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Wed 16 October 2019
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Jon Robins on what the imprisonment of the fantasist known as ‘Nick’ shows about how false allegations can ruin lives.


What would have happened if Carl Beech had succeeded in persuading the prosecuting authorities that his bizarre and crazed imaginings were true?

How confident can we be that a jury would see ‘Nick’ as the mad and malicious fantasist that we now understand him to be?

Last week, Beech was sentenced to 18 year in prison, having been found guilty of making false allegations of child sexual abuse and murder against public figures.

Pausing briefly to note an absence of self-reflection in the press over the last week as to its role in giving credibility to such outlandish allegations, I can’t see any reason why our courts would be any less credulous than, say, the police officer who headed the ill-fated investigation.

In 2014, Detective Superintendent Kenny McDonald kicked off Operation Midland with his now infamous public appeal in which he blithely asserted that Nick’s account was both “credible and true”.

Yesterday, the former high court judge Sir Richard Henriques called for a criminal investigation to be launched into the conduct of the officers who worked on the case. He has claimed they used false evidence to search the suspects’ homes.

Sir Richard was the author of a coruscating review of eight investigations into historical abuse allegations published in 2016. It found 43 failings by the Metropolitan Police in relation to just Operation Midland. A report by Sir Richard described the madness at the heart of the investigation: “The policy of ‘believing victims’ strikes at the very core of the criminal justice process. It has and will generate miscarriages of justice on a considerable scale.”

In October 2012, the approach of our criminal justice agencies to historical allegations changed overnight. The ITV documentary Exposure: The Other Side of Jimmy Savile revealed that the former national treasure, whose funeral had been attended by 4,000 mourners, was a shell-suited sexual predator.

It was, as the then Metropolitan Police Commissioner Sir Bernard Hogan-Howe said at the time, a watershed moment. “A dam had burst,” he wrote. After years of ignoring the complaints of victims, the police needed to act. The number of child abuse reports had increased by 80% over the three previous years ending in 2017. It reached the point where the police were receiving an average of 112 complaints a day.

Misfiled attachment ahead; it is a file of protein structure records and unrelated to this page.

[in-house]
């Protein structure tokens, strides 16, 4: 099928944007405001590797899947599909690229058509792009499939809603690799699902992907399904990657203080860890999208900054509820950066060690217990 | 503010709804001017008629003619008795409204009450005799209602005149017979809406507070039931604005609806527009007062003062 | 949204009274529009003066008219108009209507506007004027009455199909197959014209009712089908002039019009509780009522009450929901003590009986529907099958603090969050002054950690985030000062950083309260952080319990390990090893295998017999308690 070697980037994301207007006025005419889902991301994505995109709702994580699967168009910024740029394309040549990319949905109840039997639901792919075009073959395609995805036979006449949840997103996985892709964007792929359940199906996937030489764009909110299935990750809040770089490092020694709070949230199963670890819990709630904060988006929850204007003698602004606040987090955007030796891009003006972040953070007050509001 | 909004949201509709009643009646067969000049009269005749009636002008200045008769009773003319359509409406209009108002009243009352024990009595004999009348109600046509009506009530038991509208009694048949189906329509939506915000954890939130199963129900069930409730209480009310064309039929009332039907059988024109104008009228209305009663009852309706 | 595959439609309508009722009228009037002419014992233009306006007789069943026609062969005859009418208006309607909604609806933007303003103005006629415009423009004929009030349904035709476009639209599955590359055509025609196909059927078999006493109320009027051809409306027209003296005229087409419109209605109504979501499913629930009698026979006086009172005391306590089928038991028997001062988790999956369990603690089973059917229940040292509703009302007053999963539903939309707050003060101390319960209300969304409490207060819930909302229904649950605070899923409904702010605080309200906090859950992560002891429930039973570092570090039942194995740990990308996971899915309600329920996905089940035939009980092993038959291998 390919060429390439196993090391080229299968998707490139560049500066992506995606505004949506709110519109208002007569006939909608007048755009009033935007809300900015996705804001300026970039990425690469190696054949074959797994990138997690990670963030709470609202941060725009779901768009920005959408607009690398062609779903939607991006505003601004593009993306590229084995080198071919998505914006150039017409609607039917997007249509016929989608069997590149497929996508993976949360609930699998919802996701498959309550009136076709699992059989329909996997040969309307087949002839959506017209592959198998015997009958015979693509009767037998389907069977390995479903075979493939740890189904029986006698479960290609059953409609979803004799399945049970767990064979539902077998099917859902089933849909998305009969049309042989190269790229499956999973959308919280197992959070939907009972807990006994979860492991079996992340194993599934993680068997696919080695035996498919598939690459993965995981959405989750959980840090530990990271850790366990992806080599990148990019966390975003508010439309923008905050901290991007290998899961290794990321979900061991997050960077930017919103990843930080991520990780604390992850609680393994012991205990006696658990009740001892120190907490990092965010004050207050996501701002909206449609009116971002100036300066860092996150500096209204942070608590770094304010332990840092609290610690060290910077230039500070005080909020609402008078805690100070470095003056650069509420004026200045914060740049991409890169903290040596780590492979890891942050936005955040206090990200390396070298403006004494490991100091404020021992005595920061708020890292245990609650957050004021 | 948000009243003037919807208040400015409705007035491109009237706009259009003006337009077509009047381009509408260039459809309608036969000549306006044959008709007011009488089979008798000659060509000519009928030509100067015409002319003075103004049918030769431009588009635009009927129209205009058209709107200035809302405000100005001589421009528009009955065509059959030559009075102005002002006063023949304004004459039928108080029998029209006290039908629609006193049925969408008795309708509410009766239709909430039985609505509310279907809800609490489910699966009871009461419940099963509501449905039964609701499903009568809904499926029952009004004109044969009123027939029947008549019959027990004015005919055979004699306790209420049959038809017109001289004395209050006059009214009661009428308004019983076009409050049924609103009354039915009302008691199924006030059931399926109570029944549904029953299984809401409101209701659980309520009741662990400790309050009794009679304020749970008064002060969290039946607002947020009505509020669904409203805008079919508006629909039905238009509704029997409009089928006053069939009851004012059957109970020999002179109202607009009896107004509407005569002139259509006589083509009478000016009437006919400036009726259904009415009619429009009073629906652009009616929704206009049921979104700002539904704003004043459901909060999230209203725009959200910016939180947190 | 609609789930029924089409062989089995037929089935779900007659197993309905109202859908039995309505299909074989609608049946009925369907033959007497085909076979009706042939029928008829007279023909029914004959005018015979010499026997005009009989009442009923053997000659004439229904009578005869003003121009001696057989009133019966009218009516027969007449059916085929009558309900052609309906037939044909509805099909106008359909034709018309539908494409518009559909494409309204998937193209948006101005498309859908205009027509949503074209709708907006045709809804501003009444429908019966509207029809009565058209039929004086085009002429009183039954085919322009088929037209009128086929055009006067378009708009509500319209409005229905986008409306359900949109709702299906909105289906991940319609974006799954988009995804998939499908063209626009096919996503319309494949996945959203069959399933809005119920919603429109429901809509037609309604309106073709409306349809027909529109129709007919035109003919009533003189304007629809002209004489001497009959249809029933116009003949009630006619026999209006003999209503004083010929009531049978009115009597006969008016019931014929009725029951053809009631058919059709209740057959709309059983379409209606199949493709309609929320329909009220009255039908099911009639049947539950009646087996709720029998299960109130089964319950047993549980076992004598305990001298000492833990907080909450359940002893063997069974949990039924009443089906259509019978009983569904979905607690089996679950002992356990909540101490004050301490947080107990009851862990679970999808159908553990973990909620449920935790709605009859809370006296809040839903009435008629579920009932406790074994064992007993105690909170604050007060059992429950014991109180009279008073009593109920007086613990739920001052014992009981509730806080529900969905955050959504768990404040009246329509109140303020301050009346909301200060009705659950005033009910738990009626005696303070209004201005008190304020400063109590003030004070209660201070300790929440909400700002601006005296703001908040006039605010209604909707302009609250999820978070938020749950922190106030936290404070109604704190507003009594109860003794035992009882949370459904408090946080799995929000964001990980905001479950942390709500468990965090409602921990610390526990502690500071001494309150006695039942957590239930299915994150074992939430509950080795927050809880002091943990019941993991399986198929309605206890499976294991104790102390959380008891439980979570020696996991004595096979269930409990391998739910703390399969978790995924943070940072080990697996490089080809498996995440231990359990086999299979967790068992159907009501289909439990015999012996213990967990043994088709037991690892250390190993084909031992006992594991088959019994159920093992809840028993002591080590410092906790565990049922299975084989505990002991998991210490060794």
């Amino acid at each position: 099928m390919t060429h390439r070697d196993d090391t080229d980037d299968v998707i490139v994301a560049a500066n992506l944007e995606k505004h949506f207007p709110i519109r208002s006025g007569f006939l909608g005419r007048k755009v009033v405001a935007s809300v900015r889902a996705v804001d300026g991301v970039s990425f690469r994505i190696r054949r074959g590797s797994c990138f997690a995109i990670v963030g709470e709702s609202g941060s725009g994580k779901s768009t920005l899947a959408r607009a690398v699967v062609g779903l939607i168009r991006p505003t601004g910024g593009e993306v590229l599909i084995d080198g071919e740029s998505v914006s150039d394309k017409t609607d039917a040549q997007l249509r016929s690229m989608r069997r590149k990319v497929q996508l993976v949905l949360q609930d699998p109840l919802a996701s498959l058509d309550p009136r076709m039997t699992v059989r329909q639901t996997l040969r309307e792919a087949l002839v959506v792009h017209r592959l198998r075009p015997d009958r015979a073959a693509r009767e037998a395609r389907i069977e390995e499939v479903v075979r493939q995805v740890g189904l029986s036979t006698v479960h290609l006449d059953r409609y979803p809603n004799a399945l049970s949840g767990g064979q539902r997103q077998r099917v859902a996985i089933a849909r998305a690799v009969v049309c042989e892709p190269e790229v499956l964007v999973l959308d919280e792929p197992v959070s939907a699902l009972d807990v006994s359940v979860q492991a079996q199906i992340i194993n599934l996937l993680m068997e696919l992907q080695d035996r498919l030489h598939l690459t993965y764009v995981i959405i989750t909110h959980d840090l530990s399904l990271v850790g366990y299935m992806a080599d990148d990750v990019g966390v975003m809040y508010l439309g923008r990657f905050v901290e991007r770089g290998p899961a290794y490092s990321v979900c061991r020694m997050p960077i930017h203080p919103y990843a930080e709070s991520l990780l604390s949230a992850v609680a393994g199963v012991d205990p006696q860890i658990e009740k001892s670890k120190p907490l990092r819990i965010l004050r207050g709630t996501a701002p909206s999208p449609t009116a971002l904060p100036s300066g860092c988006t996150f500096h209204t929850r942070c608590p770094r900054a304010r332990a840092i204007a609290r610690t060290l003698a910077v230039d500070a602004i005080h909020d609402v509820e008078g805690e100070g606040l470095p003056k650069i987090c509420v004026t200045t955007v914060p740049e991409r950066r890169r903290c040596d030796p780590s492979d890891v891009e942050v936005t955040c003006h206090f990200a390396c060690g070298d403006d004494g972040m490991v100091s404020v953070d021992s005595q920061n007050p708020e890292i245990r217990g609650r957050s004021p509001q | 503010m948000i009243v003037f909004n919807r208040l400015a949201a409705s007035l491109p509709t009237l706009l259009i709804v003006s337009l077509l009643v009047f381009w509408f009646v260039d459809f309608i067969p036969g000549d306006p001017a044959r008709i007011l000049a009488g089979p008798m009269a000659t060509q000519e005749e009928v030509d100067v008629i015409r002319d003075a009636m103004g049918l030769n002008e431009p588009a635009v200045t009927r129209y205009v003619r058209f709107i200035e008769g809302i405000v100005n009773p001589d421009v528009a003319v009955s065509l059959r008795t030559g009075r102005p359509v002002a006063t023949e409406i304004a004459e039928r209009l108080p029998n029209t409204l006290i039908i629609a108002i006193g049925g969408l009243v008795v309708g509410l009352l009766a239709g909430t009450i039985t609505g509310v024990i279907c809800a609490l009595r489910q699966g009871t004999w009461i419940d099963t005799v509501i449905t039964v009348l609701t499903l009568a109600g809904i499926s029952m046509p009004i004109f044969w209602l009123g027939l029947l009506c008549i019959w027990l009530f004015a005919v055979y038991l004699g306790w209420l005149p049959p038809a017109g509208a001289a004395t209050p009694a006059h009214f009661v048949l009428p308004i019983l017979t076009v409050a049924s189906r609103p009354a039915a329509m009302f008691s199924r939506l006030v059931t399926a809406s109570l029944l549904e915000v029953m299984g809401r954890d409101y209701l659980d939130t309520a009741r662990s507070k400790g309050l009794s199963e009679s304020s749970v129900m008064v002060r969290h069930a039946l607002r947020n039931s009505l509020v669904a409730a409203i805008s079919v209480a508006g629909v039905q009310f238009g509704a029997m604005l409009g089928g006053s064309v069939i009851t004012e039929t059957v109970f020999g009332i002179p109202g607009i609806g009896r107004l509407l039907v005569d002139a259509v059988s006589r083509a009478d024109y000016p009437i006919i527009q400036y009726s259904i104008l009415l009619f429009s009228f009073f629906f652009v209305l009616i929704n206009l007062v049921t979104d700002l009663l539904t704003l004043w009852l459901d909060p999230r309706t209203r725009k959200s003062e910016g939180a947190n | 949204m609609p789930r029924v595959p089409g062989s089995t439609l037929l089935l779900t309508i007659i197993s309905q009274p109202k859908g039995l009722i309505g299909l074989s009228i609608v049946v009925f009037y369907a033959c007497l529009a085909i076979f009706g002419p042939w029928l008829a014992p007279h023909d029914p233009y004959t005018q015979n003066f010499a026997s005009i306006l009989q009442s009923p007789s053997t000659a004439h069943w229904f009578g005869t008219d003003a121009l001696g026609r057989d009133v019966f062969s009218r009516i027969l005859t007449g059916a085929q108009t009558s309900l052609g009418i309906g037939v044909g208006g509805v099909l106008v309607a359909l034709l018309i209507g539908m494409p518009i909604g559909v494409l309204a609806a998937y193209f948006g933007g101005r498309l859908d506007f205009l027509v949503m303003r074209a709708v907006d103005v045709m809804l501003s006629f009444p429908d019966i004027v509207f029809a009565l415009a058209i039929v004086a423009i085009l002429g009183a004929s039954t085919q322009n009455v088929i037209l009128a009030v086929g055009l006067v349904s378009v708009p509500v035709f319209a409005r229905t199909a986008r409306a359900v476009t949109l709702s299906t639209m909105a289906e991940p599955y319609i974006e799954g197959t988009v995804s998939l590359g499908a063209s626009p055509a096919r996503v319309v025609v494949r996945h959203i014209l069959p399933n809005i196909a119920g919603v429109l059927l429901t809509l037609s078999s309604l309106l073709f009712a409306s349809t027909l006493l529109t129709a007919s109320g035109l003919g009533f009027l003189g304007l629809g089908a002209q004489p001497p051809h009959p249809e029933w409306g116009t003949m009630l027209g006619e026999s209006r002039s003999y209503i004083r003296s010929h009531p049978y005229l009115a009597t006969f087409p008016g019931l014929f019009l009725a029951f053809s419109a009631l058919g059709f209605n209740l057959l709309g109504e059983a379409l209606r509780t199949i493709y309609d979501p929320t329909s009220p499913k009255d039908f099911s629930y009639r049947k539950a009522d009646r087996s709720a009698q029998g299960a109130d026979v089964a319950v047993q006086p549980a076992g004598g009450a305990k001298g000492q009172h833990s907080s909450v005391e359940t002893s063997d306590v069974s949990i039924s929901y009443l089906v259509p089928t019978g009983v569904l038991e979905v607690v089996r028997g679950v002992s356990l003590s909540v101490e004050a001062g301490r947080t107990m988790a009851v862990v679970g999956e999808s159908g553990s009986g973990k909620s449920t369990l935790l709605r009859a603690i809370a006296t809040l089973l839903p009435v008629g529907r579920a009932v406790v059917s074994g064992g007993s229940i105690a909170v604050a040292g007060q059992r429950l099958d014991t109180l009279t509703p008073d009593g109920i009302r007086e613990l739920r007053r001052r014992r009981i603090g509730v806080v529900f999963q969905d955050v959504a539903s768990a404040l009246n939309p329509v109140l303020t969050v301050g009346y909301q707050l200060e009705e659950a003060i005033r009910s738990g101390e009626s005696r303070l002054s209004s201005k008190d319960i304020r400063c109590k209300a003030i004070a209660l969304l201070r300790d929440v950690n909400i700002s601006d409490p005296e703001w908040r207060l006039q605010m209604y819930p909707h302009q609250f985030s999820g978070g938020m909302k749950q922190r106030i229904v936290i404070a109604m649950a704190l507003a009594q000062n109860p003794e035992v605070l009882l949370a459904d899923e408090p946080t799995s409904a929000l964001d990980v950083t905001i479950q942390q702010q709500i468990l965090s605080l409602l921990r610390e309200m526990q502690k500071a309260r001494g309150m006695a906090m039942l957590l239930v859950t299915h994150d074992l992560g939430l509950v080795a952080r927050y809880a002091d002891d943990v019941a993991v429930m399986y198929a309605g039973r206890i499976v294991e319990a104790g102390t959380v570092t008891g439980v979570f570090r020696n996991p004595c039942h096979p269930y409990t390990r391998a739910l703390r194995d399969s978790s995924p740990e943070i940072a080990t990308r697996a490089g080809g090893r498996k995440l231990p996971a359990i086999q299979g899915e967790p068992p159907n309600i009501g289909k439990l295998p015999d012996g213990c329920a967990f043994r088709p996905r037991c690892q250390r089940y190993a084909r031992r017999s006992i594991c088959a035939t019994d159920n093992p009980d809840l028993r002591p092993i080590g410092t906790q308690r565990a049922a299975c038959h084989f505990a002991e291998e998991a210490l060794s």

The fastest-growing section of our prison population are the over-60s. Of the more than 5,000 prisoners of that age and older, there are innocent men forced to spend the rest of their shattered and shortened lives behind bars.

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Abuse takes place behind closed doors and, more often than not, there are no witnesses and no physical evidence. That’s why abusers have all too often evaded justice and victims have been forced to live with their trauma for the remainder of their lives. But, false allegations also blight peoples’ lives.

There is a dangerous view that they are so infrequent as to not be worth bothering with. Chief Constable Simon Bailey, who was in charge of Operation Hydrant which was set up to share good practice between forces investigating historical abuse cases, told the Henriques inquiry that, in his view, 0.1% of all complaints might be false. Sir Richard, who has spent more than 40 years in the criminal courts as a barrister and a judge, said that such a claim “bore no relation” to his own experience.

If the absence of corroborating witnesses and evidence seems like an insurmountable hurdle for convictions that are supposed to be proved ‘beyond reasonable doubt’, it isn’t. In fact, as Professor Michael Zander QC recently wrote, historical sex abuse cases are “perhaps the category of case in which the jury is most likely to get it wrong”.

In April, I wrote for Byline Times about a 67-year-old man who had just spent his fifth Easter in HMP Wymott, Preston, as a result of allegations of rape made by a 16-year old girl. He and his wife Sharon (not her real name) have always protested his innocence, insisting that there is no evidence against him and that the jury never got to hear about the full extent of his accuser’s long history of mental illness.